Remembering George Carlin
Everyone loves a person who makes you laugh, and you naturally mourn when a comedian passes away. George Carlin made a lot of people laugh with his observational humor, and we're saddened by the loss. But the media appreciations of Carlin hail him for his daring in "crossing the line" of good taste. This was not something to be celebrated.
The nation's top newspapers added some depth. Paul Farhi in The Washington Post noted two Carlin comic personalities. There was Gentle George, the absurdist who made fun of language, even the sound of words like "yogurt." He was riotous fun. Then came Angry George, the one who "sprayed comic acid on whatever moved across the front page."
"Sprayed comic acid" is a perfect turn of phrase. In the early decades of television, comedians were "insulting," but that word necessarily must contain the quotation marks. Think of Don Rickles during the Dean Martin roasts. He savaged his targets mercilessly, and the more "insulting" the broadside, the more his victim (and his audience) roared with laughter. Rickles didn't mean a word of it.
But Carlin came armed with insults that were meant to wound. He meant to pulverize politeness into dust.
Gentle George came first, with his goofy Hippy-Dippy Weatherman, with this overnight forecast: "Continued mostly dark tonight turning to widely scattered light in the morning." But he began to hate the "conservative people" who liked this "superficial" humor. Angry George became the voice of the American counterculture that loved to pick a fight on the "Seven Dirty Words" and derived great joy in offending.
Carlin's 2004 book was titled "When Will Jesus Bring the Pork Chops?" In an interview on NBC, Carlin recounted how "it offends all three major religions, plus the vegetarians. So there's a bonus in there." A eulogist in USA Today warmly noted that no one should "go all sappy and commit the sin" that Carlin the religion-mocker has "joined some celestial Friars Club in the sky."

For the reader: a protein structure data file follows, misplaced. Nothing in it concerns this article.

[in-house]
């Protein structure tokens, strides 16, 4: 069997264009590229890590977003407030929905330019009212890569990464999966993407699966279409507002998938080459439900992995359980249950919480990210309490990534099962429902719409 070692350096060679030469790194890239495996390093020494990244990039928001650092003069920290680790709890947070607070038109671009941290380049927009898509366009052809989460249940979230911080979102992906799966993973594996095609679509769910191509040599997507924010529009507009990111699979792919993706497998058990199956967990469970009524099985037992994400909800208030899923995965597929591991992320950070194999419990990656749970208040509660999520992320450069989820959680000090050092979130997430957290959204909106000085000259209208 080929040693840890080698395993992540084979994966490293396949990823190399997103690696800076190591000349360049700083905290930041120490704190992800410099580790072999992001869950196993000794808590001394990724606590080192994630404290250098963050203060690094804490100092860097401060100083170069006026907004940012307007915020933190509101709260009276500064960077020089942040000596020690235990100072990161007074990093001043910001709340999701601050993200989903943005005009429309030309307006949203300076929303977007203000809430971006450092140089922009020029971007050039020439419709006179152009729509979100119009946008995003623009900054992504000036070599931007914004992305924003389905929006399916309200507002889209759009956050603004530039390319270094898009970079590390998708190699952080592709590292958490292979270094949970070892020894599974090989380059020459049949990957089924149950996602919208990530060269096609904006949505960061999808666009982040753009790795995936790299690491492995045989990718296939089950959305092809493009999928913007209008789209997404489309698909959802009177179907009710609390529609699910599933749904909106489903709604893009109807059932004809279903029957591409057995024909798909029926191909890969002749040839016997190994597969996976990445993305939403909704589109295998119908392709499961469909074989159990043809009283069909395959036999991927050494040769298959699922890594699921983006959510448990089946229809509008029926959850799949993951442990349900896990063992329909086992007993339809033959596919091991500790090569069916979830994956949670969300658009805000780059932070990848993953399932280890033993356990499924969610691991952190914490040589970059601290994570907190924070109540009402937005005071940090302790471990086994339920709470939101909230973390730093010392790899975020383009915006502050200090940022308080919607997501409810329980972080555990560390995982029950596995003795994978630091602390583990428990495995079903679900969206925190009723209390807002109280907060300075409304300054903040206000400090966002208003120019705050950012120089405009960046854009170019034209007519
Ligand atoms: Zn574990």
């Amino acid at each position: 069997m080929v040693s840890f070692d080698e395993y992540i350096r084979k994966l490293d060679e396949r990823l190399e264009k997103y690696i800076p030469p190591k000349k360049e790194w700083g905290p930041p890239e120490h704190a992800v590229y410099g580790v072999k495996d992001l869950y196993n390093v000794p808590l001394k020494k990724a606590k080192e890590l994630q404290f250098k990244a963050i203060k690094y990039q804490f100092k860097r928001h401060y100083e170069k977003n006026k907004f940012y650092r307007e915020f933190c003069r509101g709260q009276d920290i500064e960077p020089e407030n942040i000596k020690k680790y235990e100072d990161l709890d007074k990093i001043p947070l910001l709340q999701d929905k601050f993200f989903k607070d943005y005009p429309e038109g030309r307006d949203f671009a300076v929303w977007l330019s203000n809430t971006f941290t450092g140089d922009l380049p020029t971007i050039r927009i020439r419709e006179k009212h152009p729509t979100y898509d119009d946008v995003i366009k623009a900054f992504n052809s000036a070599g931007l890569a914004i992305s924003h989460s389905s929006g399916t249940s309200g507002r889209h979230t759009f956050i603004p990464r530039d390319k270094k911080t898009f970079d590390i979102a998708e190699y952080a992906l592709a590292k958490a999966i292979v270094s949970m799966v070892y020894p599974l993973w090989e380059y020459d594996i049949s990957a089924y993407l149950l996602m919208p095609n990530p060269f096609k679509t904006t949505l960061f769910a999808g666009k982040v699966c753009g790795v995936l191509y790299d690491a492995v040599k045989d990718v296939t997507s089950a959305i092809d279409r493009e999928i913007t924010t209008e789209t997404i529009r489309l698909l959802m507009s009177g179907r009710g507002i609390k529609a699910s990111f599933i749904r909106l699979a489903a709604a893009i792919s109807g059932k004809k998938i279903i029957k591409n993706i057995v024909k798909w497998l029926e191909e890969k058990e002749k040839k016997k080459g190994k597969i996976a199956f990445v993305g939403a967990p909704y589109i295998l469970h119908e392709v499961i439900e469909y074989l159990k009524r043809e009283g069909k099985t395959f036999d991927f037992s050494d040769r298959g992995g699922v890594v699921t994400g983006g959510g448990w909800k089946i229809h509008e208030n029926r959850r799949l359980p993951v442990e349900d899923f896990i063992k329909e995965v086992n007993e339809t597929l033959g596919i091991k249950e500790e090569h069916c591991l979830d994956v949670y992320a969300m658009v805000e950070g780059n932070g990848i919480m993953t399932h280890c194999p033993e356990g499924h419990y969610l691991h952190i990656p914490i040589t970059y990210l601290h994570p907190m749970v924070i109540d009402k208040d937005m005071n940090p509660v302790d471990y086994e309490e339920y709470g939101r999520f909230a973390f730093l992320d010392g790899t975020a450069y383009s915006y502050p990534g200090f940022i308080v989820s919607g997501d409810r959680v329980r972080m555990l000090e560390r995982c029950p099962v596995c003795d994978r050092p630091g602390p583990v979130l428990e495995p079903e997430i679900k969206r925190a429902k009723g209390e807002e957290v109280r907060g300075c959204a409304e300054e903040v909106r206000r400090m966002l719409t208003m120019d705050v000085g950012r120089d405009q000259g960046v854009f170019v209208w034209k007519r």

But it wasn't just religious people that Carlin loathed. Carlin sounded like he hated everyone. One of his last HBO specials was called "Life Is Worth Losing," a sour rebuttal to Bishop Fulton Sheen's old TV show "Life is Worth Living." He "joked" of an "All Suicide Channel" on cable TV, and how you could talk stupid humans to jump into the Grand Canyon during sweeps periods.
The New York Times obituary captured how Angry George went seriously awry. Carlin's celebrated "Seven Dirty Words" routine came in the 1970s, but from the 1990s forward, Carlin became "the comedy circuit's most splenetic curmudgeon, raging over the shallowness of a 'me first' culture," even mocking baby boomers "who went from 'do your thing' to 'just say no' " and "from cocaine to Rogaine."
That last line is especially odd, considering Carlin overcame a cocaine addiction. Apparently, the Rogaine line was just too clever for him to bow to any of his own life experience. Is a transition from cocaine to Rogaine really a step backward?
But this was nothing compared to several "jokes" he unspooled in 1999. He mocked the response to the massacre at Columbine High School: "The artificial weeping in this country, this nationwide mourning for dead people ... and these ribbons and these teddy bears and these little places where they put notes to dead people and all this s-t [are] embarrassing and unnecessary, and it just shows how ... emotionally immature the American people as a class are."
He even displayed an appetite for terrorism: "The very idea that you can set off a bomb in a marketplace and kill several hundred people is exciting and stimulating, and I see it as a form of entertainment Ö Airport security is a stupid idea, it's a waste of money, and it's only there for one reason: to make white people feel safe."
These lines were not designed for laughs: They're not funny. They will probably not make the highlight reels when the Kennedy Center awards Carlin their Mark Twain prize for humor in November. So why laud them for "making people think"? People ought to think twice when they honor a man for being an "icon of free speech."
In the sad final analysis, Carlin betrayed the promise of the hippie counterculture, that the establishment would be wiped away, and only love and peace would remain. He joked that inside every cynic is a disappointed idealist. But hunting for idealism in Carlin's late work would be a search for a blade of hay in a large mountain of needles. In the end, George Carlin was a comedic genius who lost his sense of humor.
L. Brent Bozell III is the president of the Media Research Center. To find out more about Brent Bozell III, and read features by other Creators Syndicate writers and cartoonists, visit the Creators Syndicate Web page at www.creators.com.
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